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Voice of the Reader: Lessons
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Voice of the Reader: Lessons

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To the Editor:

All of the news dealing with Juneteenth and the BLM protests has caused me to think about the aftermath of the Civil War and the great progress Blacks have made and their contribution to the betterment of all Americans.

Booker T. Washington was born a slave in 1856 and became a nationally recognized educator. He entered Hampton Institute in 1872. He completed the course of instruction with honors and became the first president of Tuskegee Institute in Alabama for 30 years. Hampton Institute, in Virginia, was organized by Civil War General Samuel Armstrong in 1868. This White officer volunteered as commander of the 8th U.S. Colored Regiment in 1863.

George Washington Carver was born a slave in Missouri in 1860. He had an interest in plant life and applied at several colleges and became the first black student at Iowa State Agricultural College. His thesis was titled, “Plants as modified by Man.” Booker T. Washington invited Carver to teach at Tuskegee in 1896. His research into the uses of peanuts (145 products) saved farmers in Southern states after WWI as the infestation of boll weevils destroyed the profitable cotton crop and poison the soil. Peanuts replaced cotton as a cash crop.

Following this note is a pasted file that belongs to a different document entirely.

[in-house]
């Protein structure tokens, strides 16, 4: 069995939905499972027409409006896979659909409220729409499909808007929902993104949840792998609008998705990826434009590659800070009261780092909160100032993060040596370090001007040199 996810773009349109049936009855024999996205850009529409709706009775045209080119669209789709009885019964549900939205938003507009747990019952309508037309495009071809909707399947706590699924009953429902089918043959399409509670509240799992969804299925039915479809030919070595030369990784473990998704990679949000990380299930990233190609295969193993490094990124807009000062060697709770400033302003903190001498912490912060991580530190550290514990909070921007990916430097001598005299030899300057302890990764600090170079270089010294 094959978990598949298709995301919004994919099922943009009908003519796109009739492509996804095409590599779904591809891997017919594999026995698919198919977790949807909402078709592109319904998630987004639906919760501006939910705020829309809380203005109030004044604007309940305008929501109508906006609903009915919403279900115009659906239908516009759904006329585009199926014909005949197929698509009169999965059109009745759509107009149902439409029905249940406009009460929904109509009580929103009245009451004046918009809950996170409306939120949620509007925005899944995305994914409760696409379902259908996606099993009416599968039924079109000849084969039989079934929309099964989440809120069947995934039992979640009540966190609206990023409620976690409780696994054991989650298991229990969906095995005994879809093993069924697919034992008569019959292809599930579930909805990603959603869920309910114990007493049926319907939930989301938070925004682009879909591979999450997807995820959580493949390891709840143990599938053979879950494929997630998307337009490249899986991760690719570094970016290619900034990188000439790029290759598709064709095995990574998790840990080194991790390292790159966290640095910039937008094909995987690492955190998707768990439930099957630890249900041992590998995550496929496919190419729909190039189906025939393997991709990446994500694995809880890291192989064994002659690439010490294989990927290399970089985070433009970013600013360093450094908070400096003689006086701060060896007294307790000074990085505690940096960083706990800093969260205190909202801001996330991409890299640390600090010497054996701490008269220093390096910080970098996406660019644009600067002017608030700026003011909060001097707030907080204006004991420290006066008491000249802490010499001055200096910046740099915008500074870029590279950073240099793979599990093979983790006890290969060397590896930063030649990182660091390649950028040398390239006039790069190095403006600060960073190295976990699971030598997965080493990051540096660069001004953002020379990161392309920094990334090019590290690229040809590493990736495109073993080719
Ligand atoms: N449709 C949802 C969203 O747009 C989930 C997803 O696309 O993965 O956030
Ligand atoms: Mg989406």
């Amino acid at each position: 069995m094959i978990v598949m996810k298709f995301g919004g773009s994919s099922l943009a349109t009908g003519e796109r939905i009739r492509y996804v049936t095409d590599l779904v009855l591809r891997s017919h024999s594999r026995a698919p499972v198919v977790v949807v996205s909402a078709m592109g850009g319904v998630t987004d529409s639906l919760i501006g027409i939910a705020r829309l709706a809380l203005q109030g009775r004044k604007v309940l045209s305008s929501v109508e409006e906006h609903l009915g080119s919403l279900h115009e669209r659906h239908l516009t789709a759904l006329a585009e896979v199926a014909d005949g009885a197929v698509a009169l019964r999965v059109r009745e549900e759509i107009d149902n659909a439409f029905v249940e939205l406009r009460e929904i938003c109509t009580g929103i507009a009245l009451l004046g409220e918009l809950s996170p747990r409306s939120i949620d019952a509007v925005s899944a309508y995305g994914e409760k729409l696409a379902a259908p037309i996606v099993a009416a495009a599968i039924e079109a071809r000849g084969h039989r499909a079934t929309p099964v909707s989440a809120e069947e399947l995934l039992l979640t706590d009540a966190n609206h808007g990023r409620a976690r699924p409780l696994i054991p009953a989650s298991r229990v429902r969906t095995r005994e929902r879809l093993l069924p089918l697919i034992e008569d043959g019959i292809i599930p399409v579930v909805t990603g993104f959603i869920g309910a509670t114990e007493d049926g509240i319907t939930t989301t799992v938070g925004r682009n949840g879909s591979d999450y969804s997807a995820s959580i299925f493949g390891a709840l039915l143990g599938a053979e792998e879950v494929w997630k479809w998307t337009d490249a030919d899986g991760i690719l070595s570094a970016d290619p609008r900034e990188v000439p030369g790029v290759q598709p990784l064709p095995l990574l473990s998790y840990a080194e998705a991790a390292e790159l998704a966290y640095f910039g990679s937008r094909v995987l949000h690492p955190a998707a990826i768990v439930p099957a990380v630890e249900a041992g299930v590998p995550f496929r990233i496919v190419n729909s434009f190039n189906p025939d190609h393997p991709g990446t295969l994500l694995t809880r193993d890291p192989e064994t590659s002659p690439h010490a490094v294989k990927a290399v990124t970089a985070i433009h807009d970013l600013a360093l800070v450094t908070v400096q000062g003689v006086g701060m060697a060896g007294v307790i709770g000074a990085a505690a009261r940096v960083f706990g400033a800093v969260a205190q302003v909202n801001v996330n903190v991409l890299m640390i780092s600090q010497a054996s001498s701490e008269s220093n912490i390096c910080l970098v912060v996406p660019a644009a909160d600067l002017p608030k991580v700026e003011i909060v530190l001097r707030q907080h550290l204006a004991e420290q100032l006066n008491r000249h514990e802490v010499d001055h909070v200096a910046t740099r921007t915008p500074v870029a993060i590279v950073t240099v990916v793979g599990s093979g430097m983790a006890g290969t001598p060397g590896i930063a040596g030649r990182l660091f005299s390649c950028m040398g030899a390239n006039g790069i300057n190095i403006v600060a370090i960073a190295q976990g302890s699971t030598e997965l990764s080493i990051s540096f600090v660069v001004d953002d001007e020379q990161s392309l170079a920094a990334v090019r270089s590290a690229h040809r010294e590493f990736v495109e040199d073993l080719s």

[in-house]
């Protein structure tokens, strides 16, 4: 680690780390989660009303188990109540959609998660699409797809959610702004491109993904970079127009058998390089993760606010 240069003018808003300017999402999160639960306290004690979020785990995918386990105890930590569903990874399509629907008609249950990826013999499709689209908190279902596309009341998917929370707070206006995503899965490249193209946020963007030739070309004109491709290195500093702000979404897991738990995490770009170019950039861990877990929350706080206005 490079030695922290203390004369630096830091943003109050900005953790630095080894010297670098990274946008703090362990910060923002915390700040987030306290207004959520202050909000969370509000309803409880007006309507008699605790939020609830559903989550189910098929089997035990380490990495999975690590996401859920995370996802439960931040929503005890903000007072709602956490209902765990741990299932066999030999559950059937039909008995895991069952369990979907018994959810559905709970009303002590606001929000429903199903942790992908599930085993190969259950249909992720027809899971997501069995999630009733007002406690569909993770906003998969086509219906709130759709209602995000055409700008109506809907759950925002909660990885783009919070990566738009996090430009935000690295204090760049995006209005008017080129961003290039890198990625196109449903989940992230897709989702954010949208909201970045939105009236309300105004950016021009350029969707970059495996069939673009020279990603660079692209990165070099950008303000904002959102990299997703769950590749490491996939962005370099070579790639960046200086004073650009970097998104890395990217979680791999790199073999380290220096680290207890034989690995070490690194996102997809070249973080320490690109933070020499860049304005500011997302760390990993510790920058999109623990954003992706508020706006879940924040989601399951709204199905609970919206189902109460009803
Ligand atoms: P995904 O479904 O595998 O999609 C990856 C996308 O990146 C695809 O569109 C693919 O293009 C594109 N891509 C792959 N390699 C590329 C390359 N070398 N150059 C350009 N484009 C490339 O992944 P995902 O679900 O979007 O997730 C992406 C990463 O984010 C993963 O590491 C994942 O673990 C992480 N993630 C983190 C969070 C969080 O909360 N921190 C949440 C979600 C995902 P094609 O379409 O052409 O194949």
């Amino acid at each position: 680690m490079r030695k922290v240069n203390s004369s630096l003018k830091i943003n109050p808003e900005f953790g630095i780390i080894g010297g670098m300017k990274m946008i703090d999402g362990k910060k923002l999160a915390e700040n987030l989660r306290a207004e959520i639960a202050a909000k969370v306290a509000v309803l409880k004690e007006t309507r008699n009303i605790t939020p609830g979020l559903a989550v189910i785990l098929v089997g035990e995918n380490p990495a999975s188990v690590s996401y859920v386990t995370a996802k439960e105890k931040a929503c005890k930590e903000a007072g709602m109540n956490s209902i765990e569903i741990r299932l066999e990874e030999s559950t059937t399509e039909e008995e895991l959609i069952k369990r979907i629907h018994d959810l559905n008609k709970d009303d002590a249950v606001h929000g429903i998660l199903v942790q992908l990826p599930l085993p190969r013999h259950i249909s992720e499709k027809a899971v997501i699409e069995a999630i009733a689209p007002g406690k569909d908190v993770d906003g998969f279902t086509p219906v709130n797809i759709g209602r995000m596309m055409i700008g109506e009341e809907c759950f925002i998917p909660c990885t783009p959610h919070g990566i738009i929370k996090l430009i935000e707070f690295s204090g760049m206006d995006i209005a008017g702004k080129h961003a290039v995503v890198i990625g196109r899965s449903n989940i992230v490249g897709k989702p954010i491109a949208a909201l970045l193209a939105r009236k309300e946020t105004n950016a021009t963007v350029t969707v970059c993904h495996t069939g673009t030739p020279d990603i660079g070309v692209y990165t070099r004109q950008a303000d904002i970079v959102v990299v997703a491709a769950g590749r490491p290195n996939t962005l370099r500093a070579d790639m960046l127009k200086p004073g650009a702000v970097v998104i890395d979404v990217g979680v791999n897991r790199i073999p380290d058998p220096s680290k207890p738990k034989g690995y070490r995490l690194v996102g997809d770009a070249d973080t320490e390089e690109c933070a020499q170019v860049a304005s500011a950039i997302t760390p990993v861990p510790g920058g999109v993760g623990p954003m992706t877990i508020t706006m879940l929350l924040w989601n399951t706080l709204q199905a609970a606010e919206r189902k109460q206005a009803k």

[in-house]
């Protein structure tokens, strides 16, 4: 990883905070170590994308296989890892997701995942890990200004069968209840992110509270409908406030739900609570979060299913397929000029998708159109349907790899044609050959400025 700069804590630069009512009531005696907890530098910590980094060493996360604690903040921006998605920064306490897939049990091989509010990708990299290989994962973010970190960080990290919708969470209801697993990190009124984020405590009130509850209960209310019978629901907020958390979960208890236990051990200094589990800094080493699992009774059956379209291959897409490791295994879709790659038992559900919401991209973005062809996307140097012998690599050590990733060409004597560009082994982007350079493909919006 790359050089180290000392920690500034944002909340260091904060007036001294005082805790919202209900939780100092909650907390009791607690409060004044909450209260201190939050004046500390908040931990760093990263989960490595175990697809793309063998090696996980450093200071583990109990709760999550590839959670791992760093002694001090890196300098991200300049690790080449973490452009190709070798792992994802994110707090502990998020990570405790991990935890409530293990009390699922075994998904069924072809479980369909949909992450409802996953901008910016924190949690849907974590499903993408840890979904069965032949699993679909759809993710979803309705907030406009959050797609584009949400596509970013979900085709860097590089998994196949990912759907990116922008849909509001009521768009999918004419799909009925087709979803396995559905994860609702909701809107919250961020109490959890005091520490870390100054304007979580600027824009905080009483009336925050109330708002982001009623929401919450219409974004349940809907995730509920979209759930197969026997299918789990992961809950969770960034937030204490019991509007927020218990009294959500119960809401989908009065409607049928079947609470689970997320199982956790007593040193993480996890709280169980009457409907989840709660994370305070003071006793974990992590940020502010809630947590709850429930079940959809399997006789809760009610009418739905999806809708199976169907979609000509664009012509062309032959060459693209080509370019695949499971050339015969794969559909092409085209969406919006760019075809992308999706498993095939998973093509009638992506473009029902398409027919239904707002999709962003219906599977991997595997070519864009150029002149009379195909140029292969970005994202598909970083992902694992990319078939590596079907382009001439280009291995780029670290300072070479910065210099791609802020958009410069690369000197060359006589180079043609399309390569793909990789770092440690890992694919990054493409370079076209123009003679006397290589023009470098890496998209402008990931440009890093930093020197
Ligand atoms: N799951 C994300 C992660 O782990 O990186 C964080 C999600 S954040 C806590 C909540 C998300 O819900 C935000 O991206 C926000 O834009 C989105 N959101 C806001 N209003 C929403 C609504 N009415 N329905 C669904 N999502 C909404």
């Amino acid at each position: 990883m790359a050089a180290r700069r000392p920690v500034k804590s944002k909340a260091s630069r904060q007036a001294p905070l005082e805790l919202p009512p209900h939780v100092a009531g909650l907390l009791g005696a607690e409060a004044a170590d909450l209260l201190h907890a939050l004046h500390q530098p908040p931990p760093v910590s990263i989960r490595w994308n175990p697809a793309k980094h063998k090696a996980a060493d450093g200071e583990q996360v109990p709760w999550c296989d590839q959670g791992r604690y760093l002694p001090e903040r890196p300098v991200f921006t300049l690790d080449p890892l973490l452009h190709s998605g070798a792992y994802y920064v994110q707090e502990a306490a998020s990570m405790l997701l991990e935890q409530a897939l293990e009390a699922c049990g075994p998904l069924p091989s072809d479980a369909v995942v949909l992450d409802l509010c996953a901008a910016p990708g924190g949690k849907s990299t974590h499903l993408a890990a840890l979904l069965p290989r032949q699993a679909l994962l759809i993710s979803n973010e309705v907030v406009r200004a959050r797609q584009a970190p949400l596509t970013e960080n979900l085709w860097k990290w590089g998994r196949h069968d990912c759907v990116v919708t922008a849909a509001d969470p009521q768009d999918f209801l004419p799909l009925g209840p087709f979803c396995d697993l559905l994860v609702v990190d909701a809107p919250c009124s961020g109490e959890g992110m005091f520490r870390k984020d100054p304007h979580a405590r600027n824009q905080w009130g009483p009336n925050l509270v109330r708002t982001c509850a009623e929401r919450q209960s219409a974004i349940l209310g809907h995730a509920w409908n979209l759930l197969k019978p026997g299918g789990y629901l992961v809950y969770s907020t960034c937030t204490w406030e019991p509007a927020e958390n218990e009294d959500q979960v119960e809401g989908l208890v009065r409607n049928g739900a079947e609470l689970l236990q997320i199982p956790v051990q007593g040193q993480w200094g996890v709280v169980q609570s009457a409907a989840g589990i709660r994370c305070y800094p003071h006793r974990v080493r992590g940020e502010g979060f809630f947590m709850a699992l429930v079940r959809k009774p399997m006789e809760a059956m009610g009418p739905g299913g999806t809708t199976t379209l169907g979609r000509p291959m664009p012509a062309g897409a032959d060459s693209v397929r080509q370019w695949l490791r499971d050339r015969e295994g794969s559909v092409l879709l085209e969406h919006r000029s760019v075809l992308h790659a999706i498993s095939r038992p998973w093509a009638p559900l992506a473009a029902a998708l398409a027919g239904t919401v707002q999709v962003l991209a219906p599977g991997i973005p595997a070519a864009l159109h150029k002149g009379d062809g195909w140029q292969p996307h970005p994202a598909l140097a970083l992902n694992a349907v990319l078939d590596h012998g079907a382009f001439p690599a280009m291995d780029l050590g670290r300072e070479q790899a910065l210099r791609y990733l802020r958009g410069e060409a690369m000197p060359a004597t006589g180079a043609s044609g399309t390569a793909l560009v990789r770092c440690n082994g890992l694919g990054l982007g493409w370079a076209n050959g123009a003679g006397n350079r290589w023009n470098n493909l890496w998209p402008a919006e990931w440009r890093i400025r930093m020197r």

Educator Diane Revitch reflected on the failure of our educational system and suggested a quote given by [Black leader] W.E.B. Dubois in the 1930s is still relevant as a "National Mission Statement," i.e., “The school has again but one way and that is first and last to teach them to read, write and [do math]. And if the school fails to do that and tries beyond that to do something for which a school is not adapted, it not only fails in its own function but fails in all other attempted functions because no school as such can organize industry or settle the matter of wage and income, can found homes or furnish parents, can establish justice or make a civilized world.”

James R. Gillespie




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